What's also evident is that Franson has struggled badly early in the year. It's been relatively rare to see him break even in chances on a night so far this season. His partnership with Rielly consistently struggled, and hockeyanalysis.com has both being better in their time with other partners, though this is again in small sample sizes, as they've played mostly with each other. Still, if there's one Leaf player I'd highlight that needs to step up, it's Franson, as he's been the biggest disappointment this season to me. The real troubling stat is that he's been on for the lowest rate of chances for on the defense corps, showing that he isn't offensively driving the way he should be able to.
Next, the powerplay. Here's every player with at least 30 minutes in PP time (closest to the cut are Bolland, Ranger and Clarkson).
PP/2 indicates the number of net chances a player is on for per 2 minutes of power play time.
The Leafs have had one of the league's best powerplays, though unfortunately I can't determine how their rate of chances compares to others in the league. The oddity to me is Bozak, who, despite primarily playing on the first unit when out there, has much lower chance % and rate stats. I don't have cumulative percentages on hand, but cobbling together some quick per minute stats from Extra Skater (not sure if cumulative stats are available somewhere), but the Leafs PP seems to be about the same in terms of goals since Bozak left (slumping and then recovering), but has clearly improved in its Corsi, which is mirrored in the pattern of chances. Whether Bozak's absence on the PP has directly led to the improvement, or whether it's just a fact that he hasn't been around playing as the PP figured it out isn't clear.
Lupul's powerplay success is evident here, but the big gap is notable between the first and second units, which probably has to do with the distribution of time and offensive zone chances as much as any skill. still, when everyone's healthy, inserting Kadri into the top PP unit seems like a good option.
Shorthanded next. Players with at least 20 SH minutes. Again, SH/2 is equivalent to PP/2, net chances per 2 minutes shorthanded.
Now, we're getting to the point of dealing with some pretty small sample sizes, so things become pretty murky. In this case, the worst three in terms of rate are the main 3, McClement, Phaneuf and Gunnarsson. As with the powerplay, I would take this to indicate that they get the bulk of the time against settled first units. The same would be true for Bozak, who has the worst net rate on the team. It does bear the question as to whether Bozak, who is a 33% faceoff man shorthanded, should really be out there to start penalty kills. JVR is the other player not on the top unit who has lagged behind a bit, while Bolland and Raymond have been solid. On the defense, Ranger seems to have done a good job so far, with Fraser (not shown) also having solid numbers in too few minutes to qualify.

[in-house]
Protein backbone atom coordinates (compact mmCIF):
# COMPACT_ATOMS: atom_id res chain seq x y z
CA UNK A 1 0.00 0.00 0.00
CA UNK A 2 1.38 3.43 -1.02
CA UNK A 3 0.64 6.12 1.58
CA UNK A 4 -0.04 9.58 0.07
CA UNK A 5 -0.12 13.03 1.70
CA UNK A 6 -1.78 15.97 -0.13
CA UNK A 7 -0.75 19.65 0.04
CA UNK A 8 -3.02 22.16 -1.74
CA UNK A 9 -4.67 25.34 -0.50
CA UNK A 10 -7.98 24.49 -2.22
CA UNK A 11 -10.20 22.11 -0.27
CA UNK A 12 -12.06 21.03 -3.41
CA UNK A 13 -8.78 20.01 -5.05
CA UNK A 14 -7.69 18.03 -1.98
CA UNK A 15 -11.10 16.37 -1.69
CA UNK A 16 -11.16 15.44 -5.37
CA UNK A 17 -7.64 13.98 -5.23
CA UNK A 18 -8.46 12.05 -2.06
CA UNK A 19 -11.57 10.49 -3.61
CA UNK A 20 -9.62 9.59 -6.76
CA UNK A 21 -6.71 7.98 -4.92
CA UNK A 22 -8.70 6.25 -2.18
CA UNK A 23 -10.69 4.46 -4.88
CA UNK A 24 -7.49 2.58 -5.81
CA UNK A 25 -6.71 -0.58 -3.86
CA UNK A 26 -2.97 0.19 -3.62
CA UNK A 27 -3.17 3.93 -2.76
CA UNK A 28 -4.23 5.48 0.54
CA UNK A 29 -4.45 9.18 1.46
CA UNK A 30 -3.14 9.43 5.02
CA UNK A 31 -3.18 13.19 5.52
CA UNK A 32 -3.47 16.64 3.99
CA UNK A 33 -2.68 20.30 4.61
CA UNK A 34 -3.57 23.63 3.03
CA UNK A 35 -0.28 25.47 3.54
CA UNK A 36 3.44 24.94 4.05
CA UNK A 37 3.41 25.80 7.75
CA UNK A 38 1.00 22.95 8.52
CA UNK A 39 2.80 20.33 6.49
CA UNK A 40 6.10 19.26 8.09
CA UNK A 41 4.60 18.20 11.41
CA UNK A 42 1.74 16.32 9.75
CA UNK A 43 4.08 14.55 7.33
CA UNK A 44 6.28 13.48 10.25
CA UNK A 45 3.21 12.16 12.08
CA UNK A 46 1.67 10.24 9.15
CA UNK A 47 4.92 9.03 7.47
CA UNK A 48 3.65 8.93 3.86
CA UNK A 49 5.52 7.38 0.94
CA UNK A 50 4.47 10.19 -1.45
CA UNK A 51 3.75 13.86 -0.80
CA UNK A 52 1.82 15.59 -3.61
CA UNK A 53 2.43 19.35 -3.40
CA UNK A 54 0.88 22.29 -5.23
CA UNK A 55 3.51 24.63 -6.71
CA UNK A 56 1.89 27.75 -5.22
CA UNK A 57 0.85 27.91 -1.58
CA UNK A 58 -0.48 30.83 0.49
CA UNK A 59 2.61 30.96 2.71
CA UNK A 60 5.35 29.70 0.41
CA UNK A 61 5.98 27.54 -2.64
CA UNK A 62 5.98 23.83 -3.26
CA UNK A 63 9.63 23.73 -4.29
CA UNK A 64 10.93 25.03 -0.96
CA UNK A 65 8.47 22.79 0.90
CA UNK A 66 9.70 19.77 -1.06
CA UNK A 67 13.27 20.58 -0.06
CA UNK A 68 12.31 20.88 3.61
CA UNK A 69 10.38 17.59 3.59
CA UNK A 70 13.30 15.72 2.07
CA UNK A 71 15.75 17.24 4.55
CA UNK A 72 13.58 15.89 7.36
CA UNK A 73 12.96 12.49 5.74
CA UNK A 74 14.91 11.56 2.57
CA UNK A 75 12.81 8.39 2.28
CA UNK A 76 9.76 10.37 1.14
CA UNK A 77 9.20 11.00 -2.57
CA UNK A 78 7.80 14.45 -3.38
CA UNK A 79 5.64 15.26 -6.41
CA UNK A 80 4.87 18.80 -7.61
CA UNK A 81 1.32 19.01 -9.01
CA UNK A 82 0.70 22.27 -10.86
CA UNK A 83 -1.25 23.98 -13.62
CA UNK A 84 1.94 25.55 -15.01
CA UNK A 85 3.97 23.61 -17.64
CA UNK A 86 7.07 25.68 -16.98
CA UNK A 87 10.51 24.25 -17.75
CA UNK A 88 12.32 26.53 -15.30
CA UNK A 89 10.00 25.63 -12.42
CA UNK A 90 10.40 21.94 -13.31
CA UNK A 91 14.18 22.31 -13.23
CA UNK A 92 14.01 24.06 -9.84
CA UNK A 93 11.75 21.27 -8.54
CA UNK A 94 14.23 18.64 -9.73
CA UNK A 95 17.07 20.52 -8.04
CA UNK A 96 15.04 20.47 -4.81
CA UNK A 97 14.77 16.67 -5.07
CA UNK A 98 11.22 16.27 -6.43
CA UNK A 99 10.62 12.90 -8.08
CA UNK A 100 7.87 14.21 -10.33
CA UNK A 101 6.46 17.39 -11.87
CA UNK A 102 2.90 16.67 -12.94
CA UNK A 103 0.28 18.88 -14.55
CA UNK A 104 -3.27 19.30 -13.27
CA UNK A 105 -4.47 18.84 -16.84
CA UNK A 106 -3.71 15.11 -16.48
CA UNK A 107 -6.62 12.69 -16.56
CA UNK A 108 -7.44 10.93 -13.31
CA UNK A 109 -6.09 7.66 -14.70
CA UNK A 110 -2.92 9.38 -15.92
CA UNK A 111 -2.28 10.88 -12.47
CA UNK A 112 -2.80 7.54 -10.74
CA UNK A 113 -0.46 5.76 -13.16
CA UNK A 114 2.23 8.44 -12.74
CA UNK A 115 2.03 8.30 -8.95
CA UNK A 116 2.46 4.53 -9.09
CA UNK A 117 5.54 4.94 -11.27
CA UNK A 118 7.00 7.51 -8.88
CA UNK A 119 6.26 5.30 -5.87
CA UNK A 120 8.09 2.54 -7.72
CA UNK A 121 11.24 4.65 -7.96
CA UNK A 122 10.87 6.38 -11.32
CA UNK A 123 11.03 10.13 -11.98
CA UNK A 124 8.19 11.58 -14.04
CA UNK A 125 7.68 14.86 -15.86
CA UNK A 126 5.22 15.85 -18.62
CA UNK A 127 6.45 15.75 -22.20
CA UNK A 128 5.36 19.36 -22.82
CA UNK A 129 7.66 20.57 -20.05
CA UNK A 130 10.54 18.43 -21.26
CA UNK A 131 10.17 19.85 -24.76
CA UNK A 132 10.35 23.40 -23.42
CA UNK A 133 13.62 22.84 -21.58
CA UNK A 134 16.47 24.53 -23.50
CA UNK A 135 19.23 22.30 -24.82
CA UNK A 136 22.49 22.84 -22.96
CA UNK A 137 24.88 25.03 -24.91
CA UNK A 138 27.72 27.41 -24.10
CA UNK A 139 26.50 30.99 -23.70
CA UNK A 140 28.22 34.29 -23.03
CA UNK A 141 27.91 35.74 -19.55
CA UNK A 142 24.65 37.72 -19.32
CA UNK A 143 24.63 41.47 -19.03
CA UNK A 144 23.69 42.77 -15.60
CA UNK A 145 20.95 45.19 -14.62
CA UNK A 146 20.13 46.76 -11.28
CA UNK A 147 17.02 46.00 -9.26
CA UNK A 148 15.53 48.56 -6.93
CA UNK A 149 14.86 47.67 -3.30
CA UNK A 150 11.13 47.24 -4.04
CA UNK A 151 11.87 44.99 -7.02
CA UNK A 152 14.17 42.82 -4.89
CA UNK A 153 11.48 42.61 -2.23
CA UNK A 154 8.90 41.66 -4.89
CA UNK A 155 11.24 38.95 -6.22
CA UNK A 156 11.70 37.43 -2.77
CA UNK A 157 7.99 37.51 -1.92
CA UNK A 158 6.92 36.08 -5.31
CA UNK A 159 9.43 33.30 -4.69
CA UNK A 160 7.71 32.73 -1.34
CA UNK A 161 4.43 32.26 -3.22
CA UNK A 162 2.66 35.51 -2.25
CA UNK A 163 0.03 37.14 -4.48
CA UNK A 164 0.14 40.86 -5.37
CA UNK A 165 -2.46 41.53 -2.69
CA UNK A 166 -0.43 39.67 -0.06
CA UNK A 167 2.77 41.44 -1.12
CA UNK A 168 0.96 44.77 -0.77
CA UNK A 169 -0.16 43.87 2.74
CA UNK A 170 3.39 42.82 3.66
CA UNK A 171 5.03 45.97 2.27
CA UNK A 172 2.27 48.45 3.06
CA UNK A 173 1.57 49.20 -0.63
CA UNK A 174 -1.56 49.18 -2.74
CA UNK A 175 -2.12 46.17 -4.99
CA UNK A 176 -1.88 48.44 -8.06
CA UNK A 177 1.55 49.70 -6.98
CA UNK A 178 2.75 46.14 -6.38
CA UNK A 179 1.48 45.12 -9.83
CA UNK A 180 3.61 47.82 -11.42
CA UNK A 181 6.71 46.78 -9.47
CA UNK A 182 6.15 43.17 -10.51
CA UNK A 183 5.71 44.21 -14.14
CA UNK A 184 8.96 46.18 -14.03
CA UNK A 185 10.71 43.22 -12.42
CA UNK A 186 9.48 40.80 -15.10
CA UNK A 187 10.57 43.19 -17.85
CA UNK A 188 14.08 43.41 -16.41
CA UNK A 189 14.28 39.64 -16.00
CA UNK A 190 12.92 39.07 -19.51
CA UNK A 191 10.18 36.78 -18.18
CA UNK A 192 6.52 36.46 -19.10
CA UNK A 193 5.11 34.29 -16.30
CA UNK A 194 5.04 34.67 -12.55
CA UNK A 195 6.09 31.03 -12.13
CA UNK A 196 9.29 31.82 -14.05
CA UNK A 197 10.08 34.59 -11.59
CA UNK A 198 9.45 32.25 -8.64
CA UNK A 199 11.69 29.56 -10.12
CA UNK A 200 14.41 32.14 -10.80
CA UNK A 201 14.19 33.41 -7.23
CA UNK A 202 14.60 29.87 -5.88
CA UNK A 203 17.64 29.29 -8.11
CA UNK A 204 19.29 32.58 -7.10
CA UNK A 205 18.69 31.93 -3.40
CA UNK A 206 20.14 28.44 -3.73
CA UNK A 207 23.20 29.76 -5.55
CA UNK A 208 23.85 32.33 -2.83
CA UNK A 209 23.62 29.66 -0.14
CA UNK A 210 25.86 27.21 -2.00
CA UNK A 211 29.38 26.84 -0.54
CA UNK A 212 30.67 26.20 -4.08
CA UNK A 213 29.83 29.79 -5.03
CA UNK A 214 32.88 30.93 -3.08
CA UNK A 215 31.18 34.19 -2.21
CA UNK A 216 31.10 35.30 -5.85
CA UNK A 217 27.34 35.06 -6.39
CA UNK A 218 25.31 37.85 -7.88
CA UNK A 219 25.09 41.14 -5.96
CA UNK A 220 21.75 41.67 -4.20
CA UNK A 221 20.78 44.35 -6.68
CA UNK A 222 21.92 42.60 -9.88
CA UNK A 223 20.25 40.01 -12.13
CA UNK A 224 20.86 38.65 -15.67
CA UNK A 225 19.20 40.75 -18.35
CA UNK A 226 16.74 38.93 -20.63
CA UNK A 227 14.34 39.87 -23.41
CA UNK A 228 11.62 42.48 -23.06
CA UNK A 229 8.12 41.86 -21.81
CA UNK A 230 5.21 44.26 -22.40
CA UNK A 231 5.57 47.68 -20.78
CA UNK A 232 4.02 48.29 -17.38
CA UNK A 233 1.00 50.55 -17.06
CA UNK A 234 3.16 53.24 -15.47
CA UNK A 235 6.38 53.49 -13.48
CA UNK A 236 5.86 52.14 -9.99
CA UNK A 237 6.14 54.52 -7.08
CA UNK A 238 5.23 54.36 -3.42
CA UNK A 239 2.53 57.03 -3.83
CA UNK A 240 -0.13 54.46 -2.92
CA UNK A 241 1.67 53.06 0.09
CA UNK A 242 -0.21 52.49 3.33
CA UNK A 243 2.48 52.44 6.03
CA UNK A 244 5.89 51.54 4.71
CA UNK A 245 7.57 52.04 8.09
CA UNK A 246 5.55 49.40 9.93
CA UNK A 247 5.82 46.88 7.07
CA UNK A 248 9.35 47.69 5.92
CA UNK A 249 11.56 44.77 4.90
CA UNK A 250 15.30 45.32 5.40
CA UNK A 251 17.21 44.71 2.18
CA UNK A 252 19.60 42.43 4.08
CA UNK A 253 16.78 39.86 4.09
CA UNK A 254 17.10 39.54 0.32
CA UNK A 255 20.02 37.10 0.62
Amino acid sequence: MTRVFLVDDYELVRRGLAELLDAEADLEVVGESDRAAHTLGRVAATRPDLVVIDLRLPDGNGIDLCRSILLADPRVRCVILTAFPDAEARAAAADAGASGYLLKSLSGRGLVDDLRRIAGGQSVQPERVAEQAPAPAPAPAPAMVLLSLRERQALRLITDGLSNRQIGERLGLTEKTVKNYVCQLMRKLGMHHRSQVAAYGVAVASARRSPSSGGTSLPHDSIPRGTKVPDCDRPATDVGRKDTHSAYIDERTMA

Finally, the goaltenders. I haven't said much about them, because I feel like, for the most part, there's not a very clear effect of goalies on these numbers, and it's hard to get any real takeaway from them. Still, here are the stats when each is in.
At ES, the Leafs have been better when Bernier is in then when Reimer is in. The percentages are perhaps misleading for the special teams, though the Leafs have been marginally worse on the PK with Reimer in, and marginally better on the power play (which, given how much effect a goalie has on the powerplay, may tell you how big a grain of salt to take with the numbers).
CA: Chances against
CGA: Chance goals against
NCGA: Nonchance goals against
CSV%: Chance "save" percentage
Threw this table together quickly, not necessarily sure what value it has, but it shows the number of chances against each goalie that ended up as goals, including "save" percentage (which is a misnomer, as it includes missed shots as chances). It also shows the number of non-chance goals against (long/bad angle shots, deflections from your own team, misplays, etc.). Bernier has a better percentage of stopping chances, but has allowed more non-chances, which certainly fits well with how I remember games going. Not having league numbers to compare this to is unfortunate, but it's pretty clear from the overall SV% standings that both goalies have been excellent, and have been critical to the Leafs' sucess. How they get there is what differs, with Bernier more prone to bad and strange goals, but managing to stop more chances than Reimer.
Thanks to extraskater.com and stats.hockeyanalysis.com for some of the non-chance stats I use here. For questions/comments, feel free to add below or on twitter @BAWDisease